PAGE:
Markets went off the rails this week, as the 10- and 2-year Treasury yields invert.
In fact, the 10-year Treasury bond yield just slipped to 1.627%, which was below the 1.632% yield on the 2-year. That was the first time that’s happened since 2007.
Even the yield on the 30-year bond just fell to an all-time low of 2.02%, which was below its former record low of 2.0889%.
What’s nerve-wracking is that such a development in the 2/10 has occurred ahead of every U.S. recession over the last 50 years, sometimes leading by as much as 24 months, says Fox Business. “For example, October, November of 2006, exactly one year before the Great Recession began, the 2-10- inverted.”
That’s not the worst of it, though.
One, President Donald Trump says the U.S. just isn’t ready to end the trade war dispute, even though 10% tariffs were delayed until December 2019. Two, Morgan Stanley just made the case that a global recession will hit in the next nine months if we don’t see a near-term resolution. Three, Goldman Sachs says the president is increasing the odds of a U.S. recession.
For example, according to Goldman Sachs, fourth-quarter growth could drop to 1.8%, which takes the trade war into consideration, as highlighted by NBC News. Fears that the trade war will trigger a recession are growing.”
Mark Zandi, chief economist at Moody’s Analytics, said the trade war has eliminated 300,000 jobs and reduced the GDP growth by 0.3 percentage points so far, as also noted by NBC News.
So, it comes as no surprise that investors have been fearful of the market.
Herd instincts are kicking into overdrive over the trade war, and fears of a global recession.
Instead, one of the best investments you can make today is in real estate investment trusts, or REITs. That’s because they’re seen as having far less exposure to trade war conflict, and benefit from falling interest rates. Plus, REITs, which pay out at least 90% of their taxable income in dividend payments to you, they yield 4% on average.
That’s an impressive average yield once you consider the S&P 500’s 1.88%.
Two: REITs are Outperforming the Major Indices
Fact is you’ll make more money from a REIT than you will with your average stock or bond.
They also have a strong history of outperforming in times of rising and falling interest rates. In addition, slowing global growth is quickly forcing investors into more defensive investments that carry consistent income, like a REIT.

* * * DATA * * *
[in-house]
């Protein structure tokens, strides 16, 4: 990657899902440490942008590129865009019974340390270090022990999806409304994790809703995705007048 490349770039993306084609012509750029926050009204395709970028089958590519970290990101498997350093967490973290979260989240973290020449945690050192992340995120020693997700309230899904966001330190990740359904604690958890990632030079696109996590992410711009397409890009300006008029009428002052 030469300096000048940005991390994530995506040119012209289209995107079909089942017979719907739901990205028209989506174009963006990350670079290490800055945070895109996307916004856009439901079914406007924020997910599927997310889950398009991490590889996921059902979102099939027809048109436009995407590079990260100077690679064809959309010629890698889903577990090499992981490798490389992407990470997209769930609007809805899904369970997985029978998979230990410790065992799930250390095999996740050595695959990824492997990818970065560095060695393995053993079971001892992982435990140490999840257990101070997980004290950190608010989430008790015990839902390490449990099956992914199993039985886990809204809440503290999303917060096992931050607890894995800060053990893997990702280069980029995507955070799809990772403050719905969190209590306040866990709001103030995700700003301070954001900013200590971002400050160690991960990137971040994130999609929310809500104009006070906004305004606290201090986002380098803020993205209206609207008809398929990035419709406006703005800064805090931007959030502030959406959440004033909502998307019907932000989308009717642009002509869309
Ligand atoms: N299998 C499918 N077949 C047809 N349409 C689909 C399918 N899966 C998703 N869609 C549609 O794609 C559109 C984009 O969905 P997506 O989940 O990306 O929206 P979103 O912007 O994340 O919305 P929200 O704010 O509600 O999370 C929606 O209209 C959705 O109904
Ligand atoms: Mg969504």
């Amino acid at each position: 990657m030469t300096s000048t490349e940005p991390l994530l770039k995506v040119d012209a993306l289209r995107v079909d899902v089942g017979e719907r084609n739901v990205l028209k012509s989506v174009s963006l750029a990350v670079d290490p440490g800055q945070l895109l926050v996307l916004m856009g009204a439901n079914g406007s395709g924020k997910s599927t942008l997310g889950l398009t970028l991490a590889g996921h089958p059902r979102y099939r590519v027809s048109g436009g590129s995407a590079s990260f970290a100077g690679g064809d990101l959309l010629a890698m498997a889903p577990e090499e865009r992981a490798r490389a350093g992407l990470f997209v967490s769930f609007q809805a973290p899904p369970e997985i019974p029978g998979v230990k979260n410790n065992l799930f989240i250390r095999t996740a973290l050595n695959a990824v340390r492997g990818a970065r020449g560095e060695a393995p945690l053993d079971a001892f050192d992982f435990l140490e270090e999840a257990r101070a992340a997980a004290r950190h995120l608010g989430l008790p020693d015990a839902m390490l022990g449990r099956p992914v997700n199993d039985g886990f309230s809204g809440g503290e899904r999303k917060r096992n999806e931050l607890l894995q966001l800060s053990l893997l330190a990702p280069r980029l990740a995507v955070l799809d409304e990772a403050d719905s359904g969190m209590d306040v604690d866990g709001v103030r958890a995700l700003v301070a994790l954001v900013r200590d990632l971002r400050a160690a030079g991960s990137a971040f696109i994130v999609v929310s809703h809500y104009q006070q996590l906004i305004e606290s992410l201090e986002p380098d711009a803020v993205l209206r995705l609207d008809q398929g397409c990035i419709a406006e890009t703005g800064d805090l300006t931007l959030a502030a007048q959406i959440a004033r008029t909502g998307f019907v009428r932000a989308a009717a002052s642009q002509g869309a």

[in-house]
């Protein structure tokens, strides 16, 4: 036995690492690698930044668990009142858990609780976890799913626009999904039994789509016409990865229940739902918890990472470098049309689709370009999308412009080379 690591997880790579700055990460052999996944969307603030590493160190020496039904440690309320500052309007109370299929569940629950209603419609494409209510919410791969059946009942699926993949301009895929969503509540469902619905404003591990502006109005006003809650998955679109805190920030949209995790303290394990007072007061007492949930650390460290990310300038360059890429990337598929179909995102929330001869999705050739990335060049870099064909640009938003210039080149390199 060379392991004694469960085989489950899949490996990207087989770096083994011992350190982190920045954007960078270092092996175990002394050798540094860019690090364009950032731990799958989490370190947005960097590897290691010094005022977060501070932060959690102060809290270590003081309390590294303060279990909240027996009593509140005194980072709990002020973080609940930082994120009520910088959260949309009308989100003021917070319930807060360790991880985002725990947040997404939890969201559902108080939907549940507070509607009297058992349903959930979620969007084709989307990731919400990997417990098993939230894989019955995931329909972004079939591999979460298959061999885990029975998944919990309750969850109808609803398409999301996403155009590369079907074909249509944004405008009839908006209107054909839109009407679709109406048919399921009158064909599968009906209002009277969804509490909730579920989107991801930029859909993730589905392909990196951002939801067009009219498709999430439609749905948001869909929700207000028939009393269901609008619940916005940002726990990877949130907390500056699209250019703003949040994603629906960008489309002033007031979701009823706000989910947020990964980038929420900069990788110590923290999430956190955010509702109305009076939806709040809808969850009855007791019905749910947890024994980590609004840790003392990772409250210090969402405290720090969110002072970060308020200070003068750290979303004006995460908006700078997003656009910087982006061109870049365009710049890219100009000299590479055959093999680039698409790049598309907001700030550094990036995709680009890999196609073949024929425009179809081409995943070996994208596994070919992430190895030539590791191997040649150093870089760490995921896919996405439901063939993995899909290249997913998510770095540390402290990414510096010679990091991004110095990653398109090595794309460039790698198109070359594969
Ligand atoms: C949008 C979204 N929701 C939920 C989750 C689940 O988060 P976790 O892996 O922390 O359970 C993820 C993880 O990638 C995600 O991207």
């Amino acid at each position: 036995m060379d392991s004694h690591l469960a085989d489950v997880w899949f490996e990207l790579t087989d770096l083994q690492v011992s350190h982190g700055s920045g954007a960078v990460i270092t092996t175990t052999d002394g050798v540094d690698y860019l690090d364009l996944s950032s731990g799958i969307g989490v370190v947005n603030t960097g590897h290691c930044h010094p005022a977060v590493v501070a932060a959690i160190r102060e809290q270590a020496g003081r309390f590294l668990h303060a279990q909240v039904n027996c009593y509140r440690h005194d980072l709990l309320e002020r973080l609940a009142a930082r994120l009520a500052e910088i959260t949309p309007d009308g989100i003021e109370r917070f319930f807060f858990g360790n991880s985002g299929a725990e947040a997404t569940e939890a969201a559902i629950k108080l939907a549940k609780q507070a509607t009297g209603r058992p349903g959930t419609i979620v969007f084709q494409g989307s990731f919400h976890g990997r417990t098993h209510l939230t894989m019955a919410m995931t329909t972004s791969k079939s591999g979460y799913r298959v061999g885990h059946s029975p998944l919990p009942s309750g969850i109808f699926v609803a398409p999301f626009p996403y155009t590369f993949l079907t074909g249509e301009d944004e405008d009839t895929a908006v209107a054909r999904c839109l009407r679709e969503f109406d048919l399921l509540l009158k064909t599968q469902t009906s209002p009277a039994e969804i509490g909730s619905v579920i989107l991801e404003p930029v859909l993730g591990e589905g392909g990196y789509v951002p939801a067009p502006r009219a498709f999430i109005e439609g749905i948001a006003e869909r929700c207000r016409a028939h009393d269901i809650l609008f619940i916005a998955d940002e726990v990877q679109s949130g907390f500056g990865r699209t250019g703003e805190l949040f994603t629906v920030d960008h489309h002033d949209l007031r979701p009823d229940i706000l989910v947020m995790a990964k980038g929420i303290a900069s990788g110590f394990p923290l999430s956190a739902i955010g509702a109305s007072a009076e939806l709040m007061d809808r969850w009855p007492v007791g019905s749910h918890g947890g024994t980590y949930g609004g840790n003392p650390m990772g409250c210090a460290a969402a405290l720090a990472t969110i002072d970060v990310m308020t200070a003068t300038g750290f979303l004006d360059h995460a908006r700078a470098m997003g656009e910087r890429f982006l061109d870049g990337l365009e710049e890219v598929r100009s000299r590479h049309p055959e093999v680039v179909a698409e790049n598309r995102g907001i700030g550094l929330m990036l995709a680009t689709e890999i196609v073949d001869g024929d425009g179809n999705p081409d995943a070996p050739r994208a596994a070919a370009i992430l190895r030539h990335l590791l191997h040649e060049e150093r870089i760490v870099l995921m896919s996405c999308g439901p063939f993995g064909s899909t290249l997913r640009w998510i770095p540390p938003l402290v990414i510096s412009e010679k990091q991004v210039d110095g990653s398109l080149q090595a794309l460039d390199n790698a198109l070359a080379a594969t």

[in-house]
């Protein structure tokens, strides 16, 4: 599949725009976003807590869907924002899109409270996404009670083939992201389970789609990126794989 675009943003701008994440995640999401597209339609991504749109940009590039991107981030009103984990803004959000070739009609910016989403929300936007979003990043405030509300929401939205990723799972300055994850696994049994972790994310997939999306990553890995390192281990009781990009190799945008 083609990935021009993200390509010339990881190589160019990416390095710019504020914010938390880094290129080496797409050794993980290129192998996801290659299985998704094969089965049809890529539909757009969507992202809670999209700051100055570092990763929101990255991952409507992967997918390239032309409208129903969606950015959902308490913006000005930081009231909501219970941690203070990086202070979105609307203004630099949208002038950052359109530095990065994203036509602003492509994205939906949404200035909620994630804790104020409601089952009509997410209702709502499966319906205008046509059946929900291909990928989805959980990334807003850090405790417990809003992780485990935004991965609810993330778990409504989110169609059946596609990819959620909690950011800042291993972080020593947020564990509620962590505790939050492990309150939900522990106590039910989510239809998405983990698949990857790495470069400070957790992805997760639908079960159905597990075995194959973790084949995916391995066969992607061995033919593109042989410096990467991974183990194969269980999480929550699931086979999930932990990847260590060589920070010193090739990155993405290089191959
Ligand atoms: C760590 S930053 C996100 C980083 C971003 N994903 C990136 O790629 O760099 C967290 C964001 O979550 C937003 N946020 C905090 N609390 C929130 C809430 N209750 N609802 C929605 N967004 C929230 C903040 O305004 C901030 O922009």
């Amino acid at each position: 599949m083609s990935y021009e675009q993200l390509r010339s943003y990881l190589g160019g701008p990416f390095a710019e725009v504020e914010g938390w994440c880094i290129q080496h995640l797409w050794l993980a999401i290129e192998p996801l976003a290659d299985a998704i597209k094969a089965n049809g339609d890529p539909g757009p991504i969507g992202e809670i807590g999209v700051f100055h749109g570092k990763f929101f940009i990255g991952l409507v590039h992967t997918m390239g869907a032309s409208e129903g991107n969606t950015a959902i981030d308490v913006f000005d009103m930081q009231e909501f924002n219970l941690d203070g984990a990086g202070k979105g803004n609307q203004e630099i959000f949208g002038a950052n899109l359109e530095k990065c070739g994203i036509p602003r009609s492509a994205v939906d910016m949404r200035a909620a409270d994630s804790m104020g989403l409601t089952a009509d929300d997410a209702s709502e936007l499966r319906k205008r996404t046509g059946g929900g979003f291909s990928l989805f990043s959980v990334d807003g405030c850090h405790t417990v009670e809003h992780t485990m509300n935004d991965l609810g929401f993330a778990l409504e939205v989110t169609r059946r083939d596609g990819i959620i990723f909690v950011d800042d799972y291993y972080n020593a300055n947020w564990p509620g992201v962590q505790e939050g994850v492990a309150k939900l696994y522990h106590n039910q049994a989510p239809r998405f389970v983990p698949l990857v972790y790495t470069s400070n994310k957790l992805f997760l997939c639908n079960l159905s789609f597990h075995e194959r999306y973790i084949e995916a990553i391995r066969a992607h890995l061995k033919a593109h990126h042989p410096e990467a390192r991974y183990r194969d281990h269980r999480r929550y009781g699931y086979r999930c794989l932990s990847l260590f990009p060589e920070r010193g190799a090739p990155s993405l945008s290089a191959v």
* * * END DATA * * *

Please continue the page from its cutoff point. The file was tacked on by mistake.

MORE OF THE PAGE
We can see this by taking a look at one of popular REIT ETFs, the Vanguard Real Estate ETF (VNQ), which is up 22.6% this year, as compared to the 19.4% returns on the Invesco QQQ Trust (QQQ) and the 15.3% returns on the SPDR S&P 500 ETF (SPY).
Three: REITs are Recession Proof
That’s key, especially as the trade war could potentially force us into another recession.
Remember, an escalation of the U.S.-China trade war could spark a global recession in just nine months, warns Morgan Stanley. And while that’s something to be concerned about, REITs are some of the best assets to hold during recessions because they continue to pay high yields.
As Michael Foster noted, “REITs were one of the best asset classes to hold during the Great Recession. Even though that crisis was driven by plummeting real estate prices and a lot of bankrupt mortgage derivatives, REITs largely held strong: While the recession did put a drag on rents in some situations, just because everyone was suffering, relatively few REITs failed during the meltdown. More importantly, the REIT market fully recovered faster than stocks did.”
Even better, during the recession, most REITs still paid out high income.
Four: REITs offer Very Rich Dividends
REITs pay healthy dividends. In fact, they have to by law, which requires them to pay out 90% of their taxable income annually in the form of a dividend.
That’s a sizable reason why REITs perform so well in most market environments. That’s also true even in markets with low returns. As we know, U.S. stocks have had a big run over the last decade, which has continued well into 2019.
However, with stretched valuations, returns could be modest at best at such elevated levels.
If that’s the case, the high dividends of REITs make them more attractive to investors.
In addition, I’m sure you’d be happier with a yield of 3.89% from the VNQ, than a 1.89% yield from the S&P 500 at the moment.
A great way to invest in REITs is by owning a REIT-focused closed-end fund (CEF).
There are quite a few that will invest in REITs and then pass that income back to investors.
One CEF to consider is Cohen & Steers Quality Income Realty Inc. (RQI). While it’s better to buy a CEF that trades at a steep discount to NAV, RQI currently trades at a 1% discount and also has a strong history of beating the SPDR Dow Jones REIT ETF (RWR).
It also carries a yield of 6.6% at the moment.
That’s one reason to like RQI. The other is what it holds in its portfolio, which includes American Tower Corporation, Prologis Inc., Equinix Inc. and Crown Castle International. That provides the CEF with a well-diversified list of property types throughout the U.S.
We can diversify even further with the Principal Real Estate Income Fund (PGZ).
At the moment, PGZ trades at a nearly 10% discount to NAV with a dividend yield of 6.7%.
PGZ is also well-diversified with commercial mortgage backed securities (CMBS), international real estate, U.S. real estate, and short-term investments.
In short, if you’re looking for dependable income in a trade-war torn market, one of your best opportunities can be found with REITs and REIT-focused CEFs.
• This article was originally published by Contrarian Outlook. You can learn more about Brett Owens and Contrarian Income Report right here.